Ha, so you’re probably thinking, did he attend any other workshop where NBJC was not present? Yes! Yes, I did. However, NBJC and there resources were most beneficial to a lot of questions that I had upon arriving at Creating Change. Once again, this workshop was powerful, and also a little heated. I noticed during this presentation that when you place too many authoritive figures on a panel, things could either go well or things go go relatively bad. I believe during this particular presentation it was combination of both. Serving on the panel were many different people from different arenas of life such as: Earl Fowlkes, Jr – Center for Black Equity, Aisha Moodie-Mills – Center for American Progress, Stacy Long – National Gay and Lesbian Task Force, Kylar Broadus – Trans People of Color Coalition and Curtis Lipscomb – Executive Director, KICK – The Agency for LGBT African Americans.

Many issues were discussed in the workshop, one that stuck out was how do we get better resources for the Black LGBT community, that are effective, so that we’re including the entire community. I learned that it will take work within ourselves before this can be accomplished. We continue to marginalize those issues in the Black Gay Community, that we don’t find to be important. And then we question why we don’t have accurate or up to date data. We as a community, need to produce more national surveys based around the Black LGBT community. Nonetheless, talking about these ideas is one thing. We need to identify exactly how to bridge the gap between not saying how we will achieve it, but actually achieving it! We must understand that many things that happen in our communities start with us! The question was posed “What is at stake if the Black LGBT community can’t seem to get our wealth together?” It was stated very simple. We as a race, won’t be here! It falls back to the power that consumes money and people. We have the peoople, but wheres the money. The Black LGBT community, has an extreme issue with complaining about the affects of what happens in our community. But we never donate to support each other, we can go out and pay $.475 for lattes or $40,000 for a car knowing we can’t afford it… but won’t set aside $20 to help build up resources for our community! Earl Fowlkes stated “We can’t continue to lift up one community. We have to lift everyone up, we are our brothers keeper.”

Creating Change 2013

How being an Undocumented Queer Immigrant Brought me to Creating Change

alex pic
By Alex Aldana
Blogging Scholarship Recipient
Recap on the Latino Institute 
 

 

For the first time in 24 years, the National Conference on LGBT Equality Creating Change will be having its first Latino  Institute on Thursday, January 24th, 2013. The day-long institute’s most demanded topic by national organizers will be to discuss the next steps within the Latino LGBTQ community and Immigration and how we can best strategize efforts to bring justice and dignity to both of our communities.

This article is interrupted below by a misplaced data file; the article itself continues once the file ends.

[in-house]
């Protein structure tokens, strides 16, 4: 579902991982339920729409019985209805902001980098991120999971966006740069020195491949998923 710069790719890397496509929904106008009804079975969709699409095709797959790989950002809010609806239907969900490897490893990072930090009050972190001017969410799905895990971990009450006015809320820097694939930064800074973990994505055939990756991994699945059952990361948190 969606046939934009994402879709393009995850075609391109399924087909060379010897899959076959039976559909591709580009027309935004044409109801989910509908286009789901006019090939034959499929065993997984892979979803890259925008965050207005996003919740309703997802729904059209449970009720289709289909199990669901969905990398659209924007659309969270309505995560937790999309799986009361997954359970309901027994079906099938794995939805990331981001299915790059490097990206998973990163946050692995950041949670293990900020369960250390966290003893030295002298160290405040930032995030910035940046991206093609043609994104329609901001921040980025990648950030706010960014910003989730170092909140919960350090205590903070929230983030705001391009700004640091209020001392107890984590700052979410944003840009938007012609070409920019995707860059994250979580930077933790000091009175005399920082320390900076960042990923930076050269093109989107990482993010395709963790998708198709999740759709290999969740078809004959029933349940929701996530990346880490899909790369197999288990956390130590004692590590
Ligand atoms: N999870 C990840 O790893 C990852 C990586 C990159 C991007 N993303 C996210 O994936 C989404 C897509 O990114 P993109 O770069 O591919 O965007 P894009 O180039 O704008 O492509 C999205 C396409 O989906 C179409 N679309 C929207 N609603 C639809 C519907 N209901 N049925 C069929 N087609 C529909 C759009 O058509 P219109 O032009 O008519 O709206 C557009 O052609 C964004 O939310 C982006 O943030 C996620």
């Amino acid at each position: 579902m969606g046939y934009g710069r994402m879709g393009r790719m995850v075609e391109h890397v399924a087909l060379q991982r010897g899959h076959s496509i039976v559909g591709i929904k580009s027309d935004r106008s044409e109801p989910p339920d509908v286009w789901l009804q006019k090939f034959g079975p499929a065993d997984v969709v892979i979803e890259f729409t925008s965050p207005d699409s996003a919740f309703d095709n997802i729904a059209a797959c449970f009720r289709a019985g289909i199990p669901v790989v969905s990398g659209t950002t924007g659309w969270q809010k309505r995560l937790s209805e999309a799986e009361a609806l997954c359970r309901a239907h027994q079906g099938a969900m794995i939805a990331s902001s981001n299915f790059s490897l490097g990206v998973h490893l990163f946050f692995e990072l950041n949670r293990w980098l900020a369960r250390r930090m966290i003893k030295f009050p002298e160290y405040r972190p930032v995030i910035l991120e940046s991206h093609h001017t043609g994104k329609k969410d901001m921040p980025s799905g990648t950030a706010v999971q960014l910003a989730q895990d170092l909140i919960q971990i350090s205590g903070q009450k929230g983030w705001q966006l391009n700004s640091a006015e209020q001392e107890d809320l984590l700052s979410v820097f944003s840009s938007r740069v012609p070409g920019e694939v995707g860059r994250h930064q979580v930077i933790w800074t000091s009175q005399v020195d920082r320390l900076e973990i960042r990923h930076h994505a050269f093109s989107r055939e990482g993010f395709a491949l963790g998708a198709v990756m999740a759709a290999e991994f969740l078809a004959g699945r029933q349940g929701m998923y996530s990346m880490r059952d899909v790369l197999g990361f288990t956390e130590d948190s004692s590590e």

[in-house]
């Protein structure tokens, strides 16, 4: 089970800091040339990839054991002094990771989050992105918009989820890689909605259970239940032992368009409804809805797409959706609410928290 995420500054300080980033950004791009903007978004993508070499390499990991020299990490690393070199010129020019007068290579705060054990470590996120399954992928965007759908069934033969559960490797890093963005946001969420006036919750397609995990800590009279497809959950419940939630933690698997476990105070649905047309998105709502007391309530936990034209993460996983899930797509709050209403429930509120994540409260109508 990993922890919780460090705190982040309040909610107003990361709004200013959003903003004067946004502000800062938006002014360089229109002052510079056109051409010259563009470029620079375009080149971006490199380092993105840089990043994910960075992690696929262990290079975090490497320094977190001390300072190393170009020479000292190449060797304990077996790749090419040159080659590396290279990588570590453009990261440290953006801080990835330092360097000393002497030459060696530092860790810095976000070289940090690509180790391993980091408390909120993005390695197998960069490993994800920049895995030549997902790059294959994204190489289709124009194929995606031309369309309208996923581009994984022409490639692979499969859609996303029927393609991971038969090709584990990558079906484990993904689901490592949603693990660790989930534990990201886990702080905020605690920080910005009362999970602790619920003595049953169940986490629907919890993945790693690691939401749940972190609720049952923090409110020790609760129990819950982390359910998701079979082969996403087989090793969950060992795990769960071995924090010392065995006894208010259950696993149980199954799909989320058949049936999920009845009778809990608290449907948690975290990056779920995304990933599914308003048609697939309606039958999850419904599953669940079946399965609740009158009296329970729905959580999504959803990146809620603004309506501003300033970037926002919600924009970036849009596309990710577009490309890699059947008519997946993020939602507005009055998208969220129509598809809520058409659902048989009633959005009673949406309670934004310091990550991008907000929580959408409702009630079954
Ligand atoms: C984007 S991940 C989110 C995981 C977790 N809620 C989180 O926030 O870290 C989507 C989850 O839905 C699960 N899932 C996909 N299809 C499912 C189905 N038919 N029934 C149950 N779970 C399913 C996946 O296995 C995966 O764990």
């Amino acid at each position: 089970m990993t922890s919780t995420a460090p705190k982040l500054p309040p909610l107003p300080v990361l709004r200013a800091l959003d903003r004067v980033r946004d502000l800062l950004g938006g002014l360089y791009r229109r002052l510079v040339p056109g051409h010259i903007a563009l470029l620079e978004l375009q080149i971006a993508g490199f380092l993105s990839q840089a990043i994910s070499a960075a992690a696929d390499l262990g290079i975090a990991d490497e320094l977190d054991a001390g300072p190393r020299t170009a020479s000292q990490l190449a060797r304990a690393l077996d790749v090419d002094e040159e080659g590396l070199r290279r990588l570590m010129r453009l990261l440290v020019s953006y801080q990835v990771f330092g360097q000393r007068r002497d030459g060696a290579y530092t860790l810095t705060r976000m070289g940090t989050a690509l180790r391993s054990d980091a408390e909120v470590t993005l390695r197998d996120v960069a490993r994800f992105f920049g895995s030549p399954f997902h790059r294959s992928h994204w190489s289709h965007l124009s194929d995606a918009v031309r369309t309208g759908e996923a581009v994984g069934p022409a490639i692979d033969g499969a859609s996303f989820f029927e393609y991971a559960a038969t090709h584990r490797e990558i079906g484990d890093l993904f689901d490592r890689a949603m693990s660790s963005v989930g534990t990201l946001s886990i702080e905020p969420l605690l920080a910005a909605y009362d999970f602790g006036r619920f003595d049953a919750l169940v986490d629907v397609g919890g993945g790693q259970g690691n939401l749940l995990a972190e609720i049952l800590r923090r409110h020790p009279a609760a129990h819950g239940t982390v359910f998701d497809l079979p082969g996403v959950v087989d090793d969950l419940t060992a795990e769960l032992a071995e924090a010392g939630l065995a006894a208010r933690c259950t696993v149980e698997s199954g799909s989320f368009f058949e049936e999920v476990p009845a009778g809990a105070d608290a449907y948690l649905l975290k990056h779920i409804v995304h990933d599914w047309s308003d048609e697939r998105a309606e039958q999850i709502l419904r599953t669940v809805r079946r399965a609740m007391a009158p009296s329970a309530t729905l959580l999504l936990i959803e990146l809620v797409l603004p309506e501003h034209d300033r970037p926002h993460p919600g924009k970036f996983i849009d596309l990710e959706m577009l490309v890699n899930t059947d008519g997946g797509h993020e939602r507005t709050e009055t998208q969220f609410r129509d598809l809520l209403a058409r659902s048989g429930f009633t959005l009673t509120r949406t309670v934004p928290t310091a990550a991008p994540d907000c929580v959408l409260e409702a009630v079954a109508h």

I cannot help but to feel enthralled to meet amazing familia that is dedicated to serve the latino LGBTQ community at a national level and that have made it possible for me to be part of these conversations.

The real excitement however, comes from the community, from the land in the south.Two years ago I had the fear of traveling even within my own community. After Liberating that fear by coming out of the shadows about my legal status, I decided to deport such fear and make it into self-empowerment to mobilize power to the people.

The chills I get on realizing the community in which the conference will be taking place is Georgia, one of the worst  anti-immigrant states in the country ,in which many families had been separated, young undocumented students don’t have rights to go to school, and looking brown on the streets, adds another burden to your identity as a queer person.

That is why, our opening ceremony will be joined by some of the bravest radical DREAMers in Georgia that have made a difference to many families.

Dulce Guerrero, among 2 other queer undocumented youth will be representing the community of Georgia and the National Immigrant Youth AllianceDream Activist GA which has helped prevent many deportations and has fiercely empowered those who continue to resist HB 87 locally ,and the current separation of families that has reached millions of deportations with programs such as Secure Communities and 287g nation-wide”.

queer undocumented youth from Los Angeles

Georgia Dreamers will encourage anyone attending the Institute to helps us build a “Community Altar” with offerings, blessings, pictures, banners and other items that represent your State, Country or Territory. In short, The work that drives you to be part of creating change, the community you serve, present in a visual way.

Participants will be welcomed to simply join the opening ceremony to be part of the circle, which will be blessed with good intentions to follow up with an intense agenda full of energies. The Institute welcomes all types of religious backgrounds and beliefs.

I’m so humbled to be part of this dialogue with the Institute, because equality to me goes beyond false borders and hate in our communities, because It is important for us to speak for our selves and not allow political figures to decide for our future existence in this country.
The complexity of struggle in our queer communities of color goes beyond Marriage Equality, it is about dignity and respect as human beings.

The Altar will be present throughout the day to remind us that even though we might come from different places or have different opinion, migrations continues to open those borders for us to work together as freely as they did hundreds of years ago, continuing to preserve proudly our culture and our roots, so we can build together a better future.